For the Struggling Addict…

I never imagined I would be celebrating 8 days sober, let alone 8 years. 1/28/08 is the day I decided to start taking responsibility for my actions and take my life back. As arrogant as I was, I figured I had all the answers and could handle this little problem all on my own. The first 3 months I tried to do just that with minimal success. Sure I was “sober”, but psychologically I was a basket case. Some might call this a “dry drunk”, but I call it “a relapse waiting to happen”. The real change didn’t start to happen until I took 2 major steps. The first was to wholeheartedly tell myself I would go to any lengths to stay sober. Not just tell myself that or say it out loud, but actually mean it. The second was to seek someone out who had been in my shoes before and was succeeding in sobriety. Of course, this is just the crib notes version of my journey, but we all need a starting point. I get the fact that it is definitely not easy admitting that you may have a problem and reaching out for a helping hand. An addict/alcoholic is an egomaniac. The last thing we want to do is admit defeat or ask for help.

In light of that, there were many key aspects of sobriety that I learned early on in my journey that I still practice regularly today, an entire 8 years later. Below is a list of things that I need to keep in my tool belt for quick access in order to ensure my sobriety. If you’re struggling, try some of these out. They could help, they might not. At my weakest, I was willing to try anything.

Lose the ego: Believe it or not, the world doesn’t revolve around you. As much as we’d like to think we run this place, in actuality, we ain’t shit. Part of getting sober is giving up the fact that we can depend on ourselves. How far has that gotten us in the past? Right to here, this moment, looking for some answers, some help, a better way to live. Give it up. It is such a relief once we realize we don’t have to take the weight of the world on our shoulders. Once you can admit that you are no better than the next guy or girl, that is when some real change starts to occur.

Put in the work: Sobriety is hard! This shit doesn’t happen overnight. 8 years in and I still have to work at this thing. Addiction is a son of a bitch, waiting for you trip and fall and become vulnerable. If you aren’t actively working on your sobriety, no matter how you do that, you WILL be gobbled up by the insanity again, Just as with anything in life, if you want it bad enough, you better be prepared to work for it.

Be selfless and give back: This one is key. You must give just as much, if not more, than you receive. I’m not talking monetarily here. The moment when you start to consider others is when you realize that you are in fact worth more than you ever imagined. Hold a door open, donate your spare change, help a friend move even though you really don’t want to, offer to drive the carpool, WHATEVER! These small acts of selflessness add up. The more good you do, the better you will feel. Just remember to do it without expectation of having the action returned in your favor. That’s not what this is all about.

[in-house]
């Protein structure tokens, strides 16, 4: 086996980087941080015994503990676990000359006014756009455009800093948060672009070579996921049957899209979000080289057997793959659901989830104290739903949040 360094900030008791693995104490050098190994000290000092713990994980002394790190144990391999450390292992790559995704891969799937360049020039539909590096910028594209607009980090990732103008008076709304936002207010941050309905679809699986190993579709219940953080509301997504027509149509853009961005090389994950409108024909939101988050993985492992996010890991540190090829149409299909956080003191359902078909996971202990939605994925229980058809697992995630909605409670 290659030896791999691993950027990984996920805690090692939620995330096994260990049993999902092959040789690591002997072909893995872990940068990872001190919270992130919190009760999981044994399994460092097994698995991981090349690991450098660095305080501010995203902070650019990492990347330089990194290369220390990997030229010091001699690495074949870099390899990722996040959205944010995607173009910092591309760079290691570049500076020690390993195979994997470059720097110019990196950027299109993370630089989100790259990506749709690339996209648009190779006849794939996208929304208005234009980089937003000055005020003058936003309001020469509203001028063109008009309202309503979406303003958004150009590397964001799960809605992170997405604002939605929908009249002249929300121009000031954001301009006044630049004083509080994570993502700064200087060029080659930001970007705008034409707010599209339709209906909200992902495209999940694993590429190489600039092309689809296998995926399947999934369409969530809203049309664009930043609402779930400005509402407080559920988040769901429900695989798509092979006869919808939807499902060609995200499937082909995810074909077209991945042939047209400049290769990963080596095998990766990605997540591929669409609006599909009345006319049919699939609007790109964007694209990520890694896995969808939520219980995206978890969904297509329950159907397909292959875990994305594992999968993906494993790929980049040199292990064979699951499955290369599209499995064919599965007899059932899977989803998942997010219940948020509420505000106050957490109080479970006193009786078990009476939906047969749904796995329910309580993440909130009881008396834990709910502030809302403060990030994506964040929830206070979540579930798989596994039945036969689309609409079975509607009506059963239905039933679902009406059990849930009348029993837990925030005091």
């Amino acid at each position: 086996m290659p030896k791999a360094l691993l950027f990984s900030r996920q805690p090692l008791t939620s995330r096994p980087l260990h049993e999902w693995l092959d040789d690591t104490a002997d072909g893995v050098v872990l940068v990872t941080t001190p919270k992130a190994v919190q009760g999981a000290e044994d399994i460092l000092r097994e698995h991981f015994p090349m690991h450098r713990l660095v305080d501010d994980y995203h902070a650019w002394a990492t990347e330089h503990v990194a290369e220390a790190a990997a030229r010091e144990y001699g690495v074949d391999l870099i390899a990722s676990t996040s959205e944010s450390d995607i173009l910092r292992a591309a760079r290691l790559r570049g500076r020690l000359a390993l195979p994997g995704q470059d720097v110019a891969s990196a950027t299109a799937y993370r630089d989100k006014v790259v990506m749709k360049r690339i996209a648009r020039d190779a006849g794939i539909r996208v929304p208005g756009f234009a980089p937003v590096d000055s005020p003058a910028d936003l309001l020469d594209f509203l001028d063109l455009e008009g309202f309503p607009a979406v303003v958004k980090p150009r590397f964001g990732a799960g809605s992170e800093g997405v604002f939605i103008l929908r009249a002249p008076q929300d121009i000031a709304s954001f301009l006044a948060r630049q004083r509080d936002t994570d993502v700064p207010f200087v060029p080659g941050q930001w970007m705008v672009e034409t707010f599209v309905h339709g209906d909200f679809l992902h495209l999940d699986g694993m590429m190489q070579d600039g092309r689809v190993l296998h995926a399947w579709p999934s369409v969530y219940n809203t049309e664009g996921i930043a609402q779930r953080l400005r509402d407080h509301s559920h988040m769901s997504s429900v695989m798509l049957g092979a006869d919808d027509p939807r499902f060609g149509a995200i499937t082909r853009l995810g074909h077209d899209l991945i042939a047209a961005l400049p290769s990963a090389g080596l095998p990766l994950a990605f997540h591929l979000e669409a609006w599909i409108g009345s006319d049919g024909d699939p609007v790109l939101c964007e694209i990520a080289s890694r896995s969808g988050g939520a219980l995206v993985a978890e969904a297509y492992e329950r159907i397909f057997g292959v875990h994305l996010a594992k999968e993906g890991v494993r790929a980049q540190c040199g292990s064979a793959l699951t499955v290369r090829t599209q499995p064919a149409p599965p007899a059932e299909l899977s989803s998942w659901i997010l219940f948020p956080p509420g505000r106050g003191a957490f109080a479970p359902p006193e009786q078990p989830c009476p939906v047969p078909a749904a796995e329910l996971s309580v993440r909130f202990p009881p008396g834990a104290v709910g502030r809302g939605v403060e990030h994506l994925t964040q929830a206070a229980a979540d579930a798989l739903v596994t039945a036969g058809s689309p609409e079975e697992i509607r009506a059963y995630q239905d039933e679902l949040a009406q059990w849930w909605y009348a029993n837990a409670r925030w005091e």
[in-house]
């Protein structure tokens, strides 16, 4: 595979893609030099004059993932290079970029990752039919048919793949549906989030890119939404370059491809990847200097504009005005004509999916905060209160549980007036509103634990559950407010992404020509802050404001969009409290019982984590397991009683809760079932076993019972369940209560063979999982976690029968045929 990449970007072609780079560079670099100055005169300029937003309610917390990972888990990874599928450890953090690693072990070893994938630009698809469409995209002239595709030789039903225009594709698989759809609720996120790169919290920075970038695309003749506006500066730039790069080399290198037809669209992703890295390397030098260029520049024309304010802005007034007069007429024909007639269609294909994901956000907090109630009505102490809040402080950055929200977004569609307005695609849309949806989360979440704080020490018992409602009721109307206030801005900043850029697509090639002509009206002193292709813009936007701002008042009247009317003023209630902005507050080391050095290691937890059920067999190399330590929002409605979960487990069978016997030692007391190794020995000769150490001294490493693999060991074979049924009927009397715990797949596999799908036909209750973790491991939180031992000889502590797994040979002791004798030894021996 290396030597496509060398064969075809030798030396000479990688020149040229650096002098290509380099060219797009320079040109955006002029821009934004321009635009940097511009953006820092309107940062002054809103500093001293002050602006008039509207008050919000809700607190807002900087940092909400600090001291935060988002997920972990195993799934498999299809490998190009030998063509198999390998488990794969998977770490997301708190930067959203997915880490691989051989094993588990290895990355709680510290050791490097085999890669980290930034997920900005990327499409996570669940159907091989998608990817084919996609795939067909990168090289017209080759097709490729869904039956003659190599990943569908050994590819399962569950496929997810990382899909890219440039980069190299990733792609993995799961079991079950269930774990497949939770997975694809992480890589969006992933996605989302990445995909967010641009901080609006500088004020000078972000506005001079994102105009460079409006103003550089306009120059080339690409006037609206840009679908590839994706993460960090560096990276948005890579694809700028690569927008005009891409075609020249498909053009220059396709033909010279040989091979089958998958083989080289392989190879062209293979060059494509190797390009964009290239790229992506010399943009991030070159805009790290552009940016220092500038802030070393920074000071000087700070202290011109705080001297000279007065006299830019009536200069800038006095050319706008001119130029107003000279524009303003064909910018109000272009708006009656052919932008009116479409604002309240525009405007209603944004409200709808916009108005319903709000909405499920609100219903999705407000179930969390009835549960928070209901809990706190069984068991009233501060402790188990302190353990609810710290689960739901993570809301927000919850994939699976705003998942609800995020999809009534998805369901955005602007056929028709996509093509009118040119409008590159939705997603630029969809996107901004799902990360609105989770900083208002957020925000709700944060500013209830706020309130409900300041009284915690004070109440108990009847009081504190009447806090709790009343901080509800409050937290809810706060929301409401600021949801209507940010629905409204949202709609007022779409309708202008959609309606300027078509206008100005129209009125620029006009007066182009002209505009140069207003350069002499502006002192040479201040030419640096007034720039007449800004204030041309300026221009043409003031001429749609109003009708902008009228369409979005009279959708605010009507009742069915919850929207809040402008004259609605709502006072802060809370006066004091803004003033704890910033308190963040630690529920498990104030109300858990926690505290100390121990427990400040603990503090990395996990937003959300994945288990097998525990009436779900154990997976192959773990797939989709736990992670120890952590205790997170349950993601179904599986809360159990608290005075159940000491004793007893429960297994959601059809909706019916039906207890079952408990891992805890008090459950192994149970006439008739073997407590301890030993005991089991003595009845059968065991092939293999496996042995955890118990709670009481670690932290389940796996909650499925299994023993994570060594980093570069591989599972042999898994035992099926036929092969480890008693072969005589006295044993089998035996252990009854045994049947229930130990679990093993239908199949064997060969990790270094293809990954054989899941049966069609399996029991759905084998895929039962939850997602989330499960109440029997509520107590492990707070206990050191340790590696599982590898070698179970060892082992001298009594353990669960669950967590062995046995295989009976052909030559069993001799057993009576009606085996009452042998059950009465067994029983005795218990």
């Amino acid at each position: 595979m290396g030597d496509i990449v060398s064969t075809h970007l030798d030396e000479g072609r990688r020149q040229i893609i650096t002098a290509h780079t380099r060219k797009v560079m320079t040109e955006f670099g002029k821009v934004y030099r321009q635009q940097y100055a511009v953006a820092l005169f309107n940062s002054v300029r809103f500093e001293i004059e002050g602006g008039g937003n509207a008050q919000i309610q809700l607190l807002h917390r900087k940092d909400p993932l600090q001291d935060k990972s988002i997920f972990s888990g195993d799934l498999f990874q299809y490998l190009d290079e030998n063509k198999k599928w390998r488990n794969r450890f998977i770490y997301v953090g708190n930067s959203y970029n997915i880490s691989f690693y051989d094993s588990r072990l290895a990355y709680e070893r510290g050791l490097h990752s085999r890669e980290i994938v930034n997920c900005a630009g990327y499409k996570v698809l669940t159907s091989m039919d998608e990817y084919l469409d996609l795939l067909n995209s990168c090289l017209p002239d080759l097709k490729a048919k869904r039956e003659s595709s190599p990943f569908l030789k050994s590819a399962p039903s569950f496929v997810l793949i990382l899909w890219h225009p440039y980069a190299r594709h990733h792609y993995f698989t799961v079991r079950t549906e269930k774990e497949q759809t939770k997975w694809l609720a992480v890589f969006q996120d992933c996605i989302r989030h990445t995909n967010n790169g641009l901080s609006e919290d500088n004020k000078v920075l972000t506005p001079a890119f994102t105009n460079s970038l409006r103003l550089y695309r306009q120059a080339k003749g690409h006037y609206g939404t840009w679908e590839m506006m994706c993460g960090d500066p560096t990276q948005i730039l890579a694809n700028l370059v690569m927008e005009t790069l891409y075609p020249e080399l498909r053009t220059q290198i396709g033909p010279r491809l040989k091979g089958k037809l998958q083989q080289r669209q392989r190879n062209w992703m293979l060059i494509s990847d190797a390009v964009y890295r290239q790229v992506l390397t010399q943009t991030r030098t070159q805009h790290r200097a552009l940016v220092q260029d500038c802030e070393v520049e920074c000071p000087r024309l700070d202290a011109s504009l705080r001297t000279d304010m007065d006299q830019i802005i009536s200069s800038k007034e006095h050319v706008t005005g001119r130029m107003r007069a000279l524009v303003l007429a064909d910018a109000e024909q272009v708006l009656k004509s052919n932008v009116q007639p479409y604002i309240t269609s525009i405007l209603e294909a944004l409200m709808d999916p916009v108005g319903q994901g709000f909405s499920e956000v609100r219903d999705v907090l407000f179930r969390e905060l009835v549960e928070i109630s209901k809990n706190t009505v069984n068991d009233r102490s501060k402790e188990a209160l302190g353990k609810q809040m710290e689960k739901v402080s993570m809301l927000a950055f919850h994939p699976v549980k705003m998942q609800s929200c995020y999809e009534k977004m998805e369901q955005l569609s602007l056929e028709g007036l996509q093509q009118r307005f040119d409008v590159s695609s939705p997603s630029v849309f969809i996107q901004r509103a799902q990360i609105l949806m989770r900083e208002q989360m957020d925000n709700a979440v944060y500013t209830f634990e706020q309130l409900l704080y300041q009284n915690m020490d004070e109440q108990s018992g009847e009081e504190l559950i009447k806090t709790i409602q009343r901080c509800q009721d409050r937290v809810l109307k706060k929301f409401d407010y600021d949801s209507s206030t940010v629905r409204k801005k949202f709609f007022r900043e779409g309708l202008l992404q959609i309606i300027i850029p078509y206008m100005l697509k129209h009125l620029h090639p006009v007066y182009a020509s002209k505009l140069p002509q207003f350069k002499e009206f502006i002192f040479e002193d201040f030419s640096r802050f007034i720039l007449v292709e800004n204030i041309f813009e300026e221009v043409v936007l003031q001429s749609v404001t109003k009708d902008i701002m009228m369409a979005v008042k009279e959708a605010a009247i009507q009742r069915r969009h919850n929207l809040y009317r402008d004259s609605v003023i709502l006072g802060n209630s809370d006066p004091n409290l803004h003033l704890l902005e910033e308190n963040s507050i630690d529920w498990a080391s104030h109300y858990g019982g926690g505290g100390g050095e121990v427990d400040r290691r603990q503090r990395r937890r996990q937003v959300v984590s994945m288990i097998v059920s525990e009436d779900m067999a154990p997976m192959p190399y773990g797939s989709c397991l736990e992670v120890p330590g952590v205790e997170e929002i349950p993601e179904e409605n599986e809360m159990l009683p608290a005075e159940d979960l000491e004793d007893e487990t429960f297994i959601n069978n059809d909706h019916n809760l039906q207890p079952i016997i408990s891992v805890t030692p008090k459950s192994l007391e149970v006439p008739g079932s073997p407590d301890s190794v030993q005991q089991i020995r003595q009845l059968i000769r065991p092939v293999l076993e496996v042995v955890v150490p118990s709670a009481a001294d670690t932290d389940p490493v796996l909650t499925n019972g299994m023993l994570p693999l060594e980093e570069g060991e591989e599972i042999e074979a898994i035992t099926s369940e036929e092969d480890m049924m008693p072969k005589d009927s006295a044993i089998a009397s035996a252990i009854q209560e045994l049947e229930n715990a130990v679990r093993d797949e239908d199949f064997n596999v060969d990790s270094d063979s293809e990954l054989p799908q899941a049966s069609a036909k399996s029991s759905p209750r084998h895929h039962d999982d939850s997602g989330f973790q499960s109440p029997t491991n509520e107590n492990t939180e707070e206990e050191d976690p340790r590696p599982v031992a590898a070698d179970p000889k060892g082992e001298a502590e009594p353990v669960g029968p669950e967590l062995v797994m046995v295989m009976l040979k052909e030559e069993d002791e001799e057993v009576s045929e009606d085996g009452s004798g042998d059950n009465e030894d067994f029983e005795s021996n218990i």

Talk to others like you: Believe it or not, you’re not the only one feeling what you are feeling. I found it very hard to talk to someone who wasn’t experiencing all the negative emotions that I was during my addiction. What helped was seeking out other guys and gals who I could relate to, but that were succeeding with their sobriety. They had more answers than my buddy was giving me while he was holding a beer in one hand. Other addicts/alcoholics have been in the trenches just like we have. They’ve survived. It only makes sense to ask them how they made it out alive and are now striving.

Keep that PMA: Positive Mental Attitude. This one is the game changer. You are in control of the way you look at things. Do you wish to dwell on the negative? Well sorry, have fun continuing a life full of misery. You just have to flip that switch and actively remind yourself that to every dark, there is a light. Put the positive spin on things. Bad things are inevitably going to happen to you, even when you’re clean and sober. These things we have no control of, like we mentioned before. The way you react and deal with these things can dictate how your sobriety carried out from there. If you tend to look more towards the negative aspect of these situations, best of luck to you. PMA isn’t easy. We all have bad days. As I once heard Diamond Dallas Page say, “I no longer have any bad days. I just have bad minutes”. Don’t let negativity consume you. It’s okay to process it, but it’s more important that you move on. Things will get better. Maybe not today, maybe not next week, but if you put in the work, trust me, it will.

Take these for what you will. These may or may not help, but I can only speak for myself in that they definitely have helped give me a life I never imagined having, and that’s a good thing. I’m always willing to help anyone who is serious about getting clean and sober. If you need additional help, feel free to contact me at

“Watever the mind can conceive and believe, it can achieve.”- Napoleon Hill


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